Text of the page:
Saturday, July 22, 2017

Stat of the Day: How Trump's start stacks up...

It's a popular notion in some circles that this year's positive stock market start has a lot to do with our new president. Well, we gotta be careful with that, for, as I pointed out in a recent post, if Trump had taken office in January 2008 he'd be unfairly catching the blame for the worst bear market/recession since the Great Depression.

So how's the market done since he took office? Well, compared to all of the past first-termers since 1900, President Trump's first 100 days fall smack-dab in the middle (10th place out of 20), with a return just a hair above the median (but way better than the results under past Republicans!):

Clearly, it's more about timing!

Data source: Bespoke Investment Group


  1. Marty--interesting. I remember in our meetings during the previous administration, we talked about a high percentage of investor money being on the sidelines due to a lack of confidence. So far, under Trump has that improved?

  2. Hi Laura, I'm certainly open to the notion, but we gotta let the data speak for itself:

    We've seen a net 6.7% growth of inflows into U.S. equity ETFs so far this year (which, given the size of our market, is quite a large dollar amount). In terms of the Americas, that puts us in fifth place (on a percentage basis) behind Argentina (+35%), Brazil (+18.5%), Columbia (+15.1%) and Canada (+7.1%). In terms of the rest of the world, the U.S. is nowhere near the top 10, which ranges from Pakistan (+39.7%) to Malaysia (+16.7%). In terms of global market cap (the total value of the stocks in a country as a percentage of the value of the world stock market), the U.S. has dropped from 37.49% to 35.52% since the beginning of the year. In terms of country-by-country market gain year-to-date, at 8.9% (thru June), the U.S. sits at #32. Ironically, our client portfolio returns this year have been driven notably more by our non-US exposure.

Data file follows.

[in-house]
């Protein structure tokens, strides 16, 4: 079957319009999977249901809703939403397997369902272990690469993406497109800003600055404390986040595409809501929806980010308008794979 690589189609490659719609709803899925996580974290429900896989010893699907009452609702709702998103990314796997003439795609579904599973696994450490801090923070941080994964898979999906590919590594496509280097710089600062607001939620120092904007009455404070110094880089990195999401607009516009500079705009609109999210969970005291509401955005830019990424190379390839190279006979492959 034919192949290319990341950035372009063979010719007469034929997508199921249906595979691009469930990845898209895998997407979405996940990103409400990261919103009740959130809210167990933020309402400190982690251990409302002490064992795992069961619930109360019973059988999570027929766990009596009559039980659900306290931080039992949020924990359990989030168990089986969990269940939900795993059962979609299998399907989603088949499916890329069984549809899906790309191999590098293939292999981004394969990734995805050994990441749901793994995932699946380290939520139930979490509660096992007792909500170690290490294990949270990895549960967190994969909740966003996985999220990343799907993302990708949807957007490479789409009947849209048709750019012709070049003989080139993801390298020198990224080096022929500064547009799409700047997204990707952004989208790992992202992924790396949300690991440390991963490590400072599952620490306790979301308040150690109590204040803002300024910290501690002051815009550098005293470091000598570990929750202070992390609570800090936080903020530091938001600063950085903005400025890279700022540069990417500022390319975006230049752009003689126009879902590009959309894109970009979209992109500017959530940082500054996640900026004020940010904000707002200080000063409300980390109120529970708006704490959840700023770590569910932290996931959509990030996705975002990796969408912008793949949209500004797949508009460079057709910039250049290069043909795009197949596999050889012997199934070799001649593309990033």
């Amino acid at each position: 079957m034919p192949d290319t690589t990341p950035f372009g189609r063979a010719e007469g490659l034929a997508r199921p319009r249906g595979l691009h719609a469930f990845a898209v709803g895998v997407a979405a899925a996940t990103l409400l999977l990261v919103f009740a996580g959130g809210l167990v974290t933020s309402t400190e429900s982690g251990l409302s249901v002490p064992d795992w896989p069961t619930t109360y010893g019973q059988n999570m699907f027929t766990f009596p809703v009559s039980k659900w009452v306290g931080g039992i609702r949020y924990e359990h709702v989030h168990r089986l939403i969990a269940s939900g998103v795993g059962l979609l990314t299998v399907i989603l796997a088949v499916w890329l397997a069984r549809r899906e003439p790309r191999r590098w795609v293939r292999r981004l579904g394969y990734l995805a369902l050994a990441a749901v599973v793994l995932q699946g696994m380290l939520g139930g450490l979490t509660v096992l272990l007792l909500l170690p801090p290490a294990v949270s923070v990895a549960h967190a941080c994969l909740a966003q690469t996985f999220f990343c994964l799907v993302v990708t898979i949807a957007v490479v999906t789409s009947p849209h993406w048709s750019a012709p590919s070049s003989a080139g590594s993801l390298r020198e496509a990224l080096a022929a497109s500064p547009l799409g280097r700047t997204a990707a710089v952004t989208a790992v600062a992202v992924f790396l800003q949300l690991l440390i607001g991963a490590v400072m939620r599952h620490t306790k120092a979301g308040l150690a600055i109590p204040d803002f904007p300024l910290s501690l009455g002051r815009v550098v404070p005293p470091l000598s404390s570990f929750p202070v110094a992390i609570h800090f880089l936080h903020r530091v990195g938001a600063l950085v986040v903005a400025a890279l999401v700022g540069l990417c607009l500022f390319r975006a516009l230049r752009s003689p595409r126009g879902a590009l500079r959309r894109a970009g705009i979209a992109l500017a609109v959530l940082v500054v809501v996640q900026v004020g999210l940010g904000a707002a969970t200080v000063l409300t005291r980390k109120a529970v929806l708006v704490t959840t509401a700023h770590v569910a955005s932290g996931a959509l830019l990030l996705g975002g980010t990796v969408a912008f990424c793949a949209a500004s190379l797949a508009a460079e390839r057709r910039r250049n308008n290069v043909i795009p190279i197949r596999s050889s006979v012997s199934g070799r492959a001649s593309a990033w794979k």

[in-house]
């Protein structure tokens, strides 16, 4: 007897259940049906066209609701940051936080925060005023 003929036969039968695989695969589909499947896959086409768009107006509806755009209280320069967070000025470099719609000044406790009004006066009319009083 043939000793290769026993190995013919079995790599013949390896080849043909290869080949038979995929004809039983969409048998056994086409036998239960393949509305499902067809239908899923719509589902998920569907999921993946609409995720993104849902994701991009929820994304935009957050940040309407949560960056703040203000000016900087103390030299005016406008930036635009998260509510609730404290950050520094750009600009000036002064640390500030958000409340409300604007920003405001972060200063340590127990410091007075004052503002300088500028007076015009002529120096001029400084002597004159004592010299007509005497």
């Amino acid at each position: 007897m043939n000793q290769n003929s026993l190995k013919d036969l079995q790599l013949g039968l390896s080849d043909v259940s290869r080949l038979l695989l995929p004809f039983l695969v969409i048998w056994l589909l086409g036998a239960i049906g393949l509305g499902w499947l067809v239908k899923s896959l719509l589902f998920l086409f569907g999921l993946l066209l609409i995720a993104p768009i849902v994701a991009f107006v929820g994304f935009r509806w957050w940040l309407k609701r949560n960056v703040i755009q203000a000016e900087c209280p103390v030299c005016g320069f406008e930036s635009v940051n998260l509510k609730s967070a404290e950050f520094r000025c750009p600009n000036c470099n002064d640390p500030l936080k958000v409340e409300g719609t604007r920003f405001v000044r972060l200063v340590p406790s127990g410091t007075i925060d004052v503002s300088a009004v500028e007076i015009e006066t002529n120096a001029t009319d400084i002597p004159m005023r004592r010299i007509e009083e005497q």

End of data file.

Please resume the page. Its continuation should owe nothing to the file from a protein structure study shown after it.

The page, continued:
There indeed was a big jump from the election to the end of the year in sectors that would ostensibly be helped the most from the stated positions of the Trump administration. I do believe the political prospects helped those sectors. However, since the inauguration, the stocks that did the best from the election to inauguration have performed the worst (the stocks that found themselves in the top 10% of performers from election to inauguration, have produced a negative 3.05% so far this year). Ironically, the worst performers (the bottom 10% from election to inauguration) are up 6.65%, and the second worst decile is up 13.43% since.

    To answer your question, yes, we've seen positive inflow into U.S. markets under Trump. But, as I implied in the post -- and as strongly suggested by the global data -- it's clearly more about timing than it is a political agenda.

    All that said, we can't deny that certain sentiment indicators saw a huge boost after the election; small businesses in the aggregate, and homebuilders for example. However, homebuilder sentiment has declined from recent highs, citing Trump's 25% tariff on Canadian lumber (apparently a big input for U.S. housing) and concerns over potential steel tariffs going forward. Small business sentiment, while still high, has waned a bit, with government red tape moving back into the number 2 concern spot (it dropped from 2 to 3 after the election).

    My view is that if Trump can get back on course with tax and regulatory reform, and infrastructure, while substantially toning down the protectionism, we'll see those sentiment indicators improve, which will, on balance, be good for the U.S. equity market.